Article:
The Marxist legal theory that laws are instrumental but temporary, and subservient to the collective political will, but they are necessary to advance the state towards socialism, and can only ...
legal theory

legal theory  

Reference type:
Overview Page
Subject:
Law
The philosophical analysis of law and legal systems. It attempts to bring consistency to the myriad complexities of law and answer analytical questions such as ‘What is law?’ and ‘How ...
positivist school of criminology

positivist school of criminology  

Reference type:
Overview Page
Subject:
Law
One of the two major schools of criminology. In contrast to the classical school, which assumes that criminal acts are the product of free choice and rational calculation, the positivist sees the ...
historical jurisprudence

historical jurisprudence  

Reference type:
Overview Page
Subject:
Law
Historical jurisprudence was an influential school of jurisprudence in the nineteenth century, but one that currently has few adherents. It offered broad claims about the relationship of society, ...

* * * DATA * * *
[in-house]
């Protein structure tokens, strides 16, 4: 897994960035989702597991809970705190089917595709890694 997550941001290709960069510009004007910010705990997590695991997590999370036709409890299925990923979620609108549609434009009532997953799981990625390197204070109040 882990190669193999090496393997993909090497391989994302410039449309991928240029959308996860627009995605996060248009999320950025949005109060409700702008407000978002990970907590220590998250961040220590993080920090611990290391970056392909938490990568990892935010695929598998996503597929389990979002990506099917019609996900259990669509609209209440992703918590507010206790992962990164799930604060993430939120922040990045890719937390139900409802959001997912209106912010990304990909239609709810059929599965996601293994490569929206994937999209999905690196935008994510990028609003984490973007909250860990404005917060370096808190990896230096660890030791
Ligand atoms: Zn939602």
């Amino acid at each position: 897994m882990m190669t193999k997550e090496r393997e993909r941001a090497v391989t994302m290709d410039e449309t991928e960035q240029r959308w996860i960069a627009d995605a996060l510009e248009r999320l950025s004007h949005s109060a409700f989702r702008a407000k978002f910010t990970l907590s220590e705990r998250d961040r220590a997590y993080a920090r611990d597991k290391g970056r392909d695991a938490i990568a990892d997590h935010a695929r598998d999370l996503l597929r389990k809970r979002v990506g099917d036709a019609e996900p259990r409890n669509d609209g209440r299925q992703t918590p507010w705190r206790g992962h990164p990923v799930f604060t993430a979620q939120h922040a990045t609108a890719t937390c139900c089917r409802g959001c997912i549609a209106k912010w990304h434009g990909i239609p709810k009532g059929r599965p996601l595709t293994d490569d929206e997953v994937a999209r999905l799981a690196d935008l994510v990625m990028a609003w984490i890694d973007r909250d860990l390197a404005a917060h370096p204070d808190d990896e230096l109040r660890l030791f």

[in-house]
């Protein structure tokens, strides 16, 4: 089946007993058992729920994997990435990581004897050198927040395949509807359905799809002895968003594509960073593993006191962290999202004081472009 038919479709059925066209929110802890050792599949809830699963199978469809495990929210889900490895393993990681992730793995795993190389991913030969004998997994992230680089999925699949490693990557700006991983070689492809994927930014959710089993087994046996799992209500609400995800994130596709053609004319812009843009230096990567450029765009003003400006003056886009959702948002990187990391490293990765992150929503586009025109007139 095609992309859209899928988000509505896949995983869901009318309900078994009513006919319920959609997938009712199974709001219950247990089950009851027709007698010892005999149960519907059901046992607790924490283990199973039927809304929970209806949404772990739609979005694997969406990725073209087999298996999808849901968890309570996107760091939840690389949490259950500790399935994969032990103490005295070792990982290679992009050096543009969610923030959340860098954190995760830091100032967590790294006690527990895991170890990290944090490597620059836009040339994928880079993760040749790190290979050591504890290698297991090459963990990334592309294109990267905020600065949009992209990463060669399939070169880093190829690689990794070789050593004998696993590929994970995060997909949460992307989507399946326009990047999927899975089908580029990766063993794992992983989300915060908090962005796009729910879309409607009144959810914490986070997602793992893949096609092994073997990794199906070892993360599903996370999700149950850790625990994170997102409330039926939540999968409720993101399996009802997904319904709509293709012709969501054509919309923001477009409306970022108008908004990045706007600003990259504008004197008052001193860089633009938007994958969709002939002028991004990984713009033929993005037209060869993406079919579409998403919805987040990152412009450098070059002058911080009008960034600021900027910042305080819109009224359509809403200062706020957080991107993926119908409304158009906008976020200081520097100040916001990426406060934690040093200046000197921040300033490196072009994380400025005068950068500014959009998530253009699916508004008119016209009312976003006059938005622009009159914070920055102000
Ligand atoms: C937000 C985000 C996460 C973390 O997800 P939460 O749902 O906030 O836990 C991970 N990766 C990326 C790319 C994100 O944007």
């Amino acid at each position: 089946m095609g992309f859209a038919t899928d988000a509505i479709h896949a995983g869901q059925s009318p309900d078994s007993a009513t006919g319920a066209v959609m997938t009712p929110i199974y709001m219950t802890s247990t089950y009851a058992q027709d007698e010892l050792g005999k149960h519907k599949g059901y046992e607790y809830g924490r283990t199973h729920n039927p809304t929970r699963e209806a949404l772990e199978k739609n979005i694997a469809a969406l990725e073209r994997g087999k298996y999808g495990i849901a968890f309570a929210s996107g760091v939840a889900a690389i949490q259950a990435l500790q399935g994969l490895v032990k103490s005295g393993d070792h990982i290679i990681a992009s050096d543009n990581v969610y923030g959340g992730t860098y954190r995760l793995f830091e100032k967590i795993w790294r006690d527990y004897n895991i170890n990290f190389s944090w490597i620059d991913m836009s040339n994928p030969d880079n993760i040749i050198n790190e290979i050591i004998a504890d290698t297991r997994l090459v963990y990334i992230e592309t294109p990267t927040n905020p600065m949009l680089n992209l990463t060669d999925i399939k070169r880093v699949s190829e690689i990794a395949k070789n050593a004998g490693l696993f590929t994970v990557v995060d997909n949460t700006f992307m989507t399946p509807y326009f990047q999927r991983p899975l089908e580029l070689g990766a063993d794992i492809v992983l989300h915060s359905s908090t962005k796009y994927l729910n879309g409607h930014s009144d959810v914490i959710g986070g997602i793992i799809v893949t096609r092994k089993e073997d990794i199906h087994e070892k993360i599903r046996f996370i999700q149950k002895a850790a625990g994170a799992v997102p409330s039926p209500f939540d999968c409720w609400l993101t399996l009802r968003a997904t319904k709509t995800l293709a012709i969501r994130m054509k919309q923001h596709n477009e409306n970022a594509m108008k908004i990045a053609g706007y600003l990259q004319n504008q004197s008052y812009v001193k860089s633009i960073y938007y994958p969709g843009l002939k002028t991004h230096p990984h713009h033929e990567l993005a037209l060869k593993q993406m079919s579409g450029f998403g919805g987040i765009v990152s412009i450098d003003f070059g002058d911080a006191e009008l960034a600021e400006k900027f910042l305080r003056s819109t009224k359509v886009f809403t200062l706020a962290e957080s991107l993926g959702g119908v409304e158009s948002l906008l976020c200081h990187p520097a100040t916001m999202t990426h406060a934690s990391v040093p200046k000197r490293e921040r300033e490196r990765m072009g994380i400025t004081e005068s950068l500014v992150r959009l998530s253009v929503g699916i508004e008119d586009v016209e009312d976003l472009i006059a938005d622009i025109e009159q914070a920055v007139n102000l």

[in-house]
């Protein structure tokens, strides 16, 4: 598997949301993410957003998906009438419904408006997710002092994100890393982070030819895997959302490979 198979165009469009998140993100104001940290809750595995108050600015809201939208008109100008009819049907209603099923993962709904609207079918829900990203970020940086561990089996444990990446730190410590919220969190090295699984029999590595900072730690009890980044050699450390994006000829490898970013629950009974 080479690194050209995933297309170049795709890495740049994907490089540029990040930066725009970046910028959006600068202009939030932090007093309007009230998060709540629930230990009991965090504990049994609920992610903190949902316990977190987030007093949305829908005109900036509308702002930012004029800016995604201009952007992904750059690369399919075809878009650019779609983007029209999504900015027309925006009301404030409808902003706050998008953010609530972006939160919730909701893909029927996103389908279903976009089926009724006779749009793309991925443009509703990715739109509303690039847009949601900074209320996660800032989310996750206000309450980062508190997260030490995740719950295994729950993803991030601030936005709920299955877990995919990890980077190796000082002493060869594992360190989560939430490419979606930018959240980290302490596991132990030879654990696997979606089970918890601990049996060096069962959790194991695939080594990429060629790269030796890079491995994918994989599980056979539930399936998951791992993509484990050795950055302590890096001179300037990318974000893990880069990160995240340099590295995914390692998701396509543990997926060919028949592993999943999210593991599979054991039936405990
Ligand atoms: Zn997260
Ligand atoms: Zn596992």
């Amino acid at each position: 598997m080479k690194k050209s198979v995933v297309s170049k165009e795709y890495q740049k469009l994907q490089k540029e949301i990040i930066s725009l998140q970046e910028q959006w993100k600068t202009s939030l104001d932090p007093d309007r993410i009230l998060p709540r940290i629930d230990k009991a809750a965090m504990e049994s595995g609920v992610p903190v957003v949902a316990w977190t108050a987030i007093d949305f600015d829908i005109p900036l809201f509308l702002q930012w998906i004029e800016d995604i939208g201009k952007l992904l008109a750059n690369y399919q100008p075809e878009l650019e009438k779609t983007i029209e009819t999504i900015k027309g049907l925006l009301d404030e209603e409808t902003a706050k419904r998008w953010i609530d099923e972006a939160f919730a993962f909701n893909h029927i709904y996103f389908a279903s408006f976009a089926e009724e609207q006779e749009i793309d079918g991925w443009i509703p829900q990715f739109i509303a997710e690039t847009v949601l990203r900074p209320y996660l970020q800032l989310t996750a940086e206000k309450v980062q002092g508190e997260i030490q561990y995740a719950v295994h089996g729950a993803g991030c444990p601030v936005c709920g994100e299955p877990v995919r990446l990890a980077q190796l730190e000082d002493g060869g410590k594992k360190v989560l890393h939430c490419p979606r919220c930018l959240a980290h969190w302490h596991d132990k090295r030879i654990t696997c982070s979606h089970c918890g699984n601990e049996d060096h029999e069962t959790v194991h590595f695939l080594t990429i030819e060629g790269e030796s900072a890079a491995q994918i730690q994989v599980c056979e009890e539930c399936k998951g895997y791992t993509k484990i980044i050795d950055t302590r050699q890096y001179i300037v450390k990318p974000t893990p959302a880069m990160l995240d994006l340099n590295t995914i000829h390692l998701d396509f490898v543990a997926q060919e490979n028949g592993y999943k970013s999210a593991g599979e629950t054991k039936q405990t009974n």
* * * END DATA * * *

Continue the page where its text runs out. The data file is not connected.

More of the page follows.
postmodernist legal thought

postmodernist legal thought  

Reference type:
Overview Page
Subject:
Law
Postmodernism is best understood as a broad, multidisciplinary assault on the values of the Enlightenment, especially its ideal of objective human knowledge achieved through the exercise of reason in ...
jurisprudence

jurisprudence  

Reference type:
Overview Page
Subject:
Law
N.The theoretical analysis of legal issues at the highest level of abstraction. Jurisprudence may be distinguished from both legal theory and the philosophy of law by its concern with those questions ...
critical legal studies

critical legal studies  

Reference type:
Overview Page
Subject:
Law
A left-leaning movement, critical of legal liberalism, which was especially strong in the USA in the 1980s. It draws variously on Marxism, feminism, postmodernism and even American Legal Realism to ...
sociology of law

sociology of law  

Reference type:
Overview Page
Subject:
Law
Study of the interrelationships between society and law, including such institutions and processes as courts and law enforcement. Sociologists focus on the influence on law of macro processes such as ...
sociology of law

sociology of law  

Reference type:
Overview Page
Law—rules of action or statutes established by authorities such as states—was a central object of theoretical and substantive concern to each of the founding figures of sociology.Although Karl Marx ...

View: